At the piazza, the — concert is too much, call it a pep rally with vocalists — had just got underway. Damn good vocalists, too. Katia Ricciarelli was being much fussed over, but the other two singers quite quite good too (despite microphones, which, quite properly, they all had a tendency to push away from as from poisonous snakes: I think all three of them had quite enough voice to fill the piazza — a rather closed area — without mikes): Teresa di Bari (sp?), soprano with a good deal of the soubrette in her temperament but also delivered herself of an extremely good Queen of the Night aria; and Gianluca Terraviva, tenor, who'd apparently, I just learned this afternoon, just won an all-Italy tenoring contest — Neapolitan stuff seemed to be his bag. About 800 people in the piazza: 500 seats had been provided, the rest of us just stood or sat on the upsloping end of the piazza; a very relaxed atmosphere, on the surface at least — but I sensed a bit of fear still —

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And with the brindisi from Traviata, and a couple of reprises, audience clapping along, at 5:20 or so the upper town emptied out, and returned to its ghostly state — Much work ahead, since all the property owners, divided into structural blocks, have to agree on a contractor and a financing scheme for their block, and then studies and rebuilding — and they'll be at it for years, I'm afraid.

Down to the gate, bought a book on the town, a bus ticket to the station, a train ticket to Foligno, a double fruit juice; sat and read a bit, chatted with a few Nocerans; bus to station at 1910h; wait at the station half an hour — five young volunteers, earthquake reconstruction, from CARITAS — more talk — train — home.

Today I'd been invited to both lunch and dinner by Giuliana, who made batches of pagliata and tripe; the pagliata was lunch, the tripe should have been dinner, but reason, and I certainly did my part, prevailed: God didn't invent the freezer for nothing, and I'll have the tripe later this week. Zia Ida back from Rome; after lunch — and that included good pasta and very good apple torte with a touch of anis — and some particularly good vin santo, we were joined by Loredana and I guess her two sons who'd taken part (juggling act) in the Quintanella of Scafali, a sort of junior version, for kids thru about age 13, of the Quintana of Foligno: they played a videotape of some of it, looked like fun —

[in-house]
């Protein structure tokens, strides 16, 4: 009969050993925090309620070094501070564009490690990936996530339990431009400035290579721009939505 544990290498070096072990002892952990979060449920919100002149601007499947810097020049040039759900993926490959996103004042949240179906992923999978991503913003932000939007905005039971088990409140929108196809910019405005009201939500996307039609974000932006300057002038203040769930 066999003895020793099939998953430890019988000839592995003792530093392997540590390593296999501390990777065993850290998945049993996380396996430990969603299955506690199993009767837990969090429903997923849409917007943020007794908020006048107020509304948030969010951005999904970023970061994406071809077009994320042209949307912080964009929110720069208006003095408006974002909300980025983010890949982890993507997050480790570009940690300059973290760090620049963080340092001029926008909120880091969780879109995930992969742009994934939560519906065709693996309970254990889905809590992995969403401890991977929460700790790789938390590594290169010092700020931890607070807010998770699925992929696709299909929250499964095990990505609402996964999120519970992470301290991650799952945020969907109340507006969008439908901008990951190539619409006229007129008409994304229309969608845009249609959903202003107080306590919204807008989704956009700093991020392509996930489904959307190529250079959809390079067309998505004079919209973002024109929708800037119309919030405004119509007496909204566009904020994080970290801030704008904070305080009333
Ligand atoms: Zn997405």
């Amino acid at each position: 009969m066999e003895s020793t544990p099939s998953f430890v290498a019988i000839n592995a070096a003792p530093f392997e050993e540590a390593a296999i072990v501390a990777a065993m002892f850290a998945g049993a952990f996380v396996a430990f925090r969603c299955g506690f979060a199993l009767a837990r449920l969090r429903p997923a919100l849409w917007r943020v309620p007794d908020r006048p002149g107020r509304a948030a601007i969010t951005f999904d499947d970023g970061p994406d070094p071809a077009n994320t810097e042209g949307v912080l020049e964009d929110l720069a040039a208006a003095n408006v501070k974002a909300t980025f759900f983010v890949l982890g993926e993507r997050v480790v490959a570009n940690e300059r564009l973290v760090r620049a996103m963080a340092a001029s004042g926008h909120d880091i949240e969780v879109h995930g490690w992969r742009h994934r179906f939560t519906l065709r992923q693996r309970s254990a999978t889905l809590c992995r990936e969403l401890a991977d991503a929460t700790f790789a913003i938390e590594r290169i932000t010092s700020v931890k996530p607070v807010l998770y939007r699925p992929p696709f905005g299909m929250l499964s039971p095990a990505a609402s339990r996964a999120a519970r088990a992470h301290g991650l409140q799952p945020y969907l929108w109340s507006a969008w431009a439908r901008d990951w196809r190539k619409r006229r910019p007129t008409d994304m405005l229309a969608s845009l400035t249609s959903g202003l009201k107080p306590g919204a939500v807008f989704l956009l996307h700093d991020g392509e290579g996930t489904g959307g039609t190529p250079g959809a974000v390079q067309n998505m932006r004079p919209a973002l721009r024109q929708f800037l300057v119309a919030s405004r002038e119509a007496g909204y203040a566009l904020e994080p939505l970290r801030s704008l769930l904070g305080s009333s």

During lunch, it rone; then as the videotape ended, the sky cleared, sort of: and I changed into walking clothes, took my camera, and went for a walk. I'd considered walking to Assisi via Viola, but saw a possibility of catching the perfect picture of Spello (post-rain, late p. m. lighting, maybe clearing skies yet with remaining clouds, etc.) so went and staked out my places to the W of town; but after an hour of waiting for the sun, the blue, etc. — nothing quite gelled — gave up and walked back home via the back road to the Vallegloria; bumping into Walter walking Stolze, we did the last 500 m together. A bit of website (disconnects and crashes every 5 minutes on average, too irritating), no dinner; fruit juice — I'm still in the 81 to 81½ cm range, although gratifyingly Ida volunteered over lunch that I'd lost weight — et voilà.

Later Note:

a I did eventually see the famous inscription at Triponzo.